World Economy

Deutsche Bank Rating Cut

Deutsche Bank Rating CutDeutsche Bank Rating Cut

Deutsche Bank AG had its credit rating cut by Moody’s Investors Service, which said the German lender faces mounting challenges in carrying out its turnaround.

The bank’s senior unsecured debt rating was lowered to Baa2 from Baa1, Moody’s said in a statement. That left the grade two levels above junk. The firm’s long-term deposit rating fell to A3 from A2, Bloomberg reported.

“Deutsche Bank’s performance over the last several quarters has been weak, and substantial operating headwinds, including continuing low interest rates and macroeconomic uncertainty, will challenge the firm,” Moody’s said in the statement.

Chief Executive Officer John Cryan’s planned overhaul of the bank, laid out in October, ran into an industry-wide slump in trading and investment banking, as well as interest rates that have gone from low to negative in parts of Europe and Asia. Net income fell 61% in the first quarter, leaving the company at risk of a second straight annual loss this year as it tries to resolve legal cases.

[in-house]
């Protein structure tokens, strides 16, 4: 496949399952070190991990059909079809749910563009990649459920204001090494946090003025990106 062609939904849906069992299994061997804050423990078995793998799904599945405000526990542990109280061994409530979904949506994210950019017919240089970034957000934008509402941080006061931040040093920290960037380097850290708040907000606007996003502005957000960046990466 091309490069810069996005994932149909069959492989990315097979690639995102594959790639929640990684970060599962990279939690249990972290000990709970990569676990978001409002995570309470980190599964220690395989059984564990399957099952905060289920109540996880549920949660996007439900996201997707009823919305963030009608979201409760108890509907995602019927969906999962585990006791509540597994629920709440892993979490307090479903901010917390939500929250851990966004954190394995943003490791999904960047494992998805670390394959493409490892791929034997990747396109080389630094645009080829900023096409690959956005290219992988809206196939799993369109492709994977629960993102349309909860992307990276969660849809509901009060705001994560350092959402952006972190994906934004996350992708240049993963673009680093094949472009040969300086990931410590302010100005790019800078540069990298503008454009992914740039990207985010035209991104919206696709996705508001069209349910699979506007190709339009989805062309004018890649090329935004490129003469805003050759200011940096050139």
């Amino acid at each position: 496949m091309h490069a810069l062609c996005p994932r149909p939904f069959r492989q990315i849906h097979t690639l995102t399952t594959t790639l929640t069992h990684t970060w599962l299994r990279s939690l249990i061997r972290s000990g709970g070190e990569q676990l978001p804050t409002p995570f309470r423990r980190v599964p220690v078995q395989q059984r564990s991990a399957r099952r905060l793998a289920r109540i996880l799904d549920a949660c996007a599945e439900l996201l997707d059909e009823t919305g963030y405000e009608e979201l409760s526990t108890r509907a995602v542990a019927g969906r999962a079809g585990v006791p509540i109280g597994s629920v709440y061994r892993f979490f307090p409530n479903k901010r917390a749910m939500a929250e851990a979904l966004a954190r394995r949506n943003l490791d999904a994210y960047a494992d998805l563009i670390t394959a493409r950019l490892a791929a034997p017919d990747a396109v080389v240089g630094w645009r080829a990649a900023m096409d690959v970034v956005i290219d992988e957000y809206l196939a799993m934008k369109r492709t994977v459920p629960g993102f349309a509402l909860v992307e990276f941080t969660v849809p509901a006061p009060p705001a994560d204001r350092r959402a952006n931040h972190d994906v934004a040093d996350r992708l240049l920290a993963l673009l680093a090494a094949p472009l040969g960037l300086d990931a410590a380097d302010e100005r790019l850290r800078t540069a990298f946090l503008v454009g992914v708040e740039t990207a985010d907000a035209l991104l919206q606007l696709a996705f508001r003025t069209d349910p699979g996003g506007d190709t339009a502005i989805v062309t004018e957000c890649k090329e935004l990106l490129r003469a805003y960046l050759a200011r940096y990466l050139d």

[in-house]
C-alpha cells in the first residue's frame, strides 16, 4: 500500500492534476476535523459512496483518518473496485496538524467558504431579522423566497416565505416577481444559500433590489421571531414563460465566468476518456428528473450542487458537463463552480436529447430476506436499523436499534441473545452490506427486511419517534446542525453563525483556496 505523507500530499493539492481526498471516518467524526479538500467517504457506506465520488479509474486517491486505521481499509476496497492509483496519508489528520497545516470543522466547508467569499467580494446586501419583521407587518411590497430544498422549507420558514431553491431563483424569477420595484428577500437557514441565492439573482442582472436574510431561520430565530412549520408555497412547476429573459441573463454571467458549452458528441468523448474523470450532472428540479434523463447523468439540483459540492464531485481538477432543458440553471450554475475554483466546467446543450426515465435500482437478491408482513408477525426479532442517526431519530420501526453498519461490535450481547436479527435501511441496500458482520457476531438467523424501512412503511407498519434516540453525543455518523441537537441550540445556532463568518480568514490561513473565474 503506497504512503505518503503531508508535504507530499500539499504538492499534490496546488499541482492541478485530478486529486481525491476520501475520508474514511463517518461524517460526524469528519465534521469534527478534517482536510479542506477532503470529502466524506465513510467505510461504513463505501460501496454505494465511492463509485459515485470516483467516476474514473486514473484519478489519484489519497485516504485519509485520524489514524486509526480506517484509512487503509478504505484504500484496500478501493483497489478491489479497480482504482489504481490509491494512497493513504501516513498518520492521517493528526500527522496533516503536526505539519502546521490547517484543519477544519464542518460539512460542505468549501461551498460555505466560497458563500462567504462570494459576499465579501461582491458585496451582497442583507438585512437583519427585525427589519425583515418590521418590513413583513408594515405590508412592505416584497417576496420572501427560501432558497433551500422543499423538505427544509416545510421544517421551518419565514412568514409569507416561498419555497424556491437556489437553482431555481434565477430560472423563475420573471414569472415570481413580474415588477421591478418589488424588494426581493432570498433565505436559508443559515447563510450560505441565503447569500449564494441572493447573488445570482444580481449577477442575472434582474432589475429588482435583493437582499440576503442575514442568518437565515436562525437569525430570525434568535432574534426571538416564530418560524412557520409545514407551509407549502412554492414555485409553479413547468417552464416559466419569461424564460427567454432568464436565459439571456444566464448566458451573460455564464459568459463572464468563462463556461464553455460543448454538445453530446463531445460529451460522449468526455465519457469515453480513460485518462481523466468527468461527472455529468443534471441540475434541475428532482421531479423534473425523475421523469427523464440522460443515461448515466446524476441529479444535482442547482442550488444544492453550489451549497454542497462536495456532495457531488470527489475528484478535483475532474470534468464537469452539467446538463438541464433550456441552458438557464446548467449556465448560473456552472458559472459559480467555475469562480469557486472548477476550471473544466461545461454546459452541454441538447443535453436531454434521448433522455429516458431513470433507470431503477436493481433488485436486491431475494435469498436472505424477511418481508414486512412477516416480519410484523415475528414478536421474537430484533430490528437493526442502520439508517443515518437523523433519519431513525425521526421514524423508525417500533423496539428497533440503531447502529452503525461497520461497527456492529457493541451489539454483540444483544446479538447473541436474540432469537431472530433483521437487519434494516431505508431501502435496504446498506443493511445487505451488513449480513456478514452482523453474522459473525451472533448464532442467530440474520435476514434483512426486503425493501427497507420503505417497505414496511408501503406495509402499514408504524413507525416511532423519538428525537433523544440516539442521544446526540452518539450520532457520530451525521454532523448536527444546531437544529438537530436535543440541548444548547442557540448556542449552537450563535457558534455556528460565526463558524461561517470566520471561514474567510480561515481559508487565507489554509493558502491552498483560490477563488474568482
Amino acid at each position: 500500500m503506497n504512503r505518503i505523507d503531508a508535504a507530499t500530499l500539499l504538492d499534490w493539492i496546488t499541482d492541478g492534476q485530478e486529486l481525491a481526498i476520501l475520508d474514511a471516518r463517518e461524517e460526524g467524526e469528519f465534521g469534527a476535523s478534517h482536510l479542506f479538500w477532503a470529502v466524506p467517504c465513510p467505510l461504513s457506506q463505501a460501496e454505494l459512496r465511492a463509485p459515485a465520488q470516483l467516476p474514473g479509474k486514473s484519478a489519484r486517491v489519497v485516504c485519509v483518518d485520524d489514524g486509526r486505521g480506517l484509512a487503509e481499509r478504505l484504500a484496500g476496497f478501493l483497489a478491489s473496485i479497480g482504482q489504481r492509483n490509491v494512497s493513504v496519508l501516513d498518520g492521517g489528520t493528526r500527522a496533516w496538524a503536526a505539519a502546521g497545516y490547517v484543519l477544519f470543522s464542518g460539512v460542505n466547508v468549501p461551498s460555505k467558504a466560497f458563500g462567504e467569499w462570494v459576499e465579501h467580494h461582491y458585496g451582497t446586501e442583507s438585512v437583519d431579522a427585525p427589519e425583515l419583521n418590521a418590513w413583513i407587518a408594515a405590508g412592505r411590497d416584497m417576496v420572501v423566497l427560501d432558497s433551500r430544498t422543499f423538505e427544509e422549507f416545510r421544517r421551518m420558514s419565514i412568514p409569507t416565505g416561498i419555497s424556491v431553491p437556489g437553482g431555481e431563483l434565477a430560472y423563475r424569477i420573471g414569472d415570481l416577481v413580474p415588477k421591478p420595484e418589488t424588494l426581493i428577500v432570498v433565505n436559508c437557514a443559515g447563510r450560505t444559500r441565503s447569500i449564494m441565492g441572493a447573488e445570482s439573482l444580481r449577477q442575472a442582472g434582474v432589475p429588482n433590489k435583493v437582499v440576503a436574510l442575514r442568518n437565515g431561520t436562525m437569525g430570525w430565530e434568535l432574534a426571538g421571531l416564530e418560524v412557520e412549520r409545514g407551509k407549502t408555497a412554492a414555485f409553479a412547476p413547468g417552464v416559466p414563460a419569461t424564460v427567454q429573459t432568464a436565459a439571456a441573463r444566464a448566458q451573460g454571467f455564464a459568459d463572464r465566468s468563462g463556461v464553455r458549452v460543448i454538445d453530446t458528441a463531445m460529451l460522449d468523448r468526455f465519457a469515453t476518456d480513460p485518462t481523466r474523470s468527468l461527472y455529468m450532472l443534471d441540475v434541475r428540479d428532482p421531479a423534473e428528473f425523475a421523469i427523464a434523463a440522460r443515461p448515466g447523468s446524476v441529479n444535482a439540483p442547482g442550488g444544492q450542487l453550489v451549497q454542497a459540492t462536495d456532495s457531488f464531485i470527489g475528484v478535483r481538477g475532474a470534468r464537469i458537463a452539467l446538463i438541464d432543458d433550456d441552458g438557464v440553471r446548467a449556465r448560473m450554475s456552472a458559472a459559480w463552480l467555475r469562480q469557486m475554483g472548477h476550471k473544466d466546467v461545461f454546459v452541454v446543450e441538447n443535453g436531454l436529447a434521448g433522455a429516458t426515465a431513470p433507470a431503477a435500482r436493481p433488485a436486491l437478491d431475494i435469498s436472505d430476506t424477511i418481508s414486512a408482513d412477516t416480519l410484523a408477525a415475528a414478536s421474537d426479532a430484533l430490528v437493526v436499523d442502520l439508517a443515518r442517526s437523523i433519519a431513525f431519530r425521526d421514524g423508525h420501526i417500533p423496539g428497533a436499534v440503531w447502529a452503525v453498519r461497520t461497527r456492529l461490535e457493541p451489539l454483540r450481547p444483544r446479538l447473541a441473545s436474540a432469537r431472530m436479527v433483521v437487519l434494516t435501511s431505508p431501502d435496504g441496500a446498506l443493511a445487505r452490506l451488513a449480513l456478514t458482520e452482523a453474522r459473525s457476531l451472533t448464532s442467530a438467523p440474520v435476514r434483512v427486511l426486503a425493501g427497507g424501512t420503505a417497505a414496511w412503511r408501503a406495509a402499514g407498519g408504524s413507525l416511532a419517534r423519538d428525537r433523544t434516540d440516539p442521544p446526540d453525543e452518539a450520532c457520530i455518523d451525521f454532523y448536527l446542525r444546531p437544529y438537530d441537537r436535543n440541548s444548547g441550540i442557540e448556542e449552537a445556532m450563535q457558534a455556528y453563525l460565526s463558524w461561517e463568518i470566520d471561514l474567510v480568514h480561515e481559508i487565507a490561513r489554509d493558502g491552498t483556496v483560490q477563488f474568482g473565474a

Results so far and the challenges ahead, including a chance of further slumps in retail and market-linked businesses, will probably force Deutsche Bank to balance restructuring costs with the need to amass capital for stiffened regulatory requirements, Moody’s wrote.

“The plan they’re trying to execute is a good plan for the bondholder in the long run, but they face some pretty challenging headwinds when you look at the current operating environment,” Peter Nerby, a senior vice president at Moody’s, said in a phone interview. “They’re working on it, but it’s tougher than it was.”

Moody’s had said in March that it was reviewing Deutsche Bank. The company’s rating is now stable because of long-term benefits to creditors if it’s able to achieve restructuring goals, Moody’s said.